In Patient 2, the platelet count initially rose from 36,000 to 77,000 per cubic millimeter after the administration of intravenous heparin. Subsequently, the platelet count fell, and heparin was switched to fondaparinux. After treatment with IVIG, the platelet count rose from 27,000 to 124,000 per cubic millimeter during a 3-day period; 7 days after the initiation of IVIG, the platelet count was 640,000 per cubic millimeter.

In Patient 3, no initial heparin was given. After VITT was diagnosed, IVIG and fondaparinux were administered, which resulted in an increase in the platelet count from 35,000 to 125,000 per cubic millimeter during a 3-day period, followed by a decrease to 106,000 per cubic millimeter and an increase in the d-dimer level; after a third dose of IVIG (as shown in the fourth blood sample), the platelet count rose to 165,000 per cubic millimeter, and the d-dimer level fell once again.

None of the three patients had clinical evidence of new or progressive thrombosis after IVIG treatment.

Laboratory Testing

Two of the three patients (Patients 2 and 3) had evidence of disseminated intravascular coagulation, including elevated d-dimer levels (>10 and >20 mg per liter, respectively [reference range, <0.50]), low-normal fibrinogen levels (140 and 200 mg per deciliter, respectively [reference range, 160 to 420]), and a mildly increased international normalized ratio (peak, 1.3 and 1.4, respectively [reference range, <1.2]). These results met the criteria for overt disseminated intravascular coagulation.15 After treatment with IVIG, the two patients had a reduction in serial d-dimer levels and an increase in serial fibrinogen levels, findings that were consistent with decreased hypercoagulability.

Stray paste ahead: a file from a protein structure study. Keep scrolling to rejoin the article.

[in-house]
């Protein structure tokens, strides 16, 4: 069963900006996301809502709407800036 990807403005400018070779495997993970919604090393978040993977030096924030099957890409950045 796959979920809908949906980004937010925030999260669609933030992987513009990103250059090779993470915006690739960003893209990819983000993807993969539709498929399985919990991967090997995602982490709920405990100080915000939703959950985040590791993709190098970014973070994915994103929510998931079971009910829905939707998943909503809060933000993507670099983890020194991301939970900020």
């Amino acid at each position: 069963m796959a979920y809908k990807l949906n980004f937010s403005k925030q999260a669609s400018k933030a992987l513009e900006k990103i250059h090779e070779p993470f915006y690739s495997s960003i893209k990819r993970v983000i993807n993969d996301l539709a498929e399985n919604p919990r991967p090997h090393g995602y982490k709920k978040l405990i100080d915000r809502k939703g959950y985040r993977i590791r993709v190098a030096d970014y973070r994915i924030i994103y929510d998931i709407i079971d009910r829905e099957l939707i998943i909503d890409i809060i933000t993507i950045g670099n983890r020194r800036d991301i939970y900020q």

Platelet Immunologic Analyses

ELISA Reactivity before and after Treatment with IVIG.

All three patients tested strongly positive for antibodies against PF4–polyanion complexes on ELISA (Table 1). No consistent reduction in ELISA reactivity was seen after treatment with IVIG, which indicated that IVIG did not inhibit VITT antibody binding to PF4. Patient 2 tested negative on a latex-based immunoturbidimetric assay (HemosIL HIT-Ab(PF4-H), Instrumentation Laboratory), a local rapid-screening test for HIT antibodies. According to a recent report,4 this screening test has shown negative results for VITT antibodies.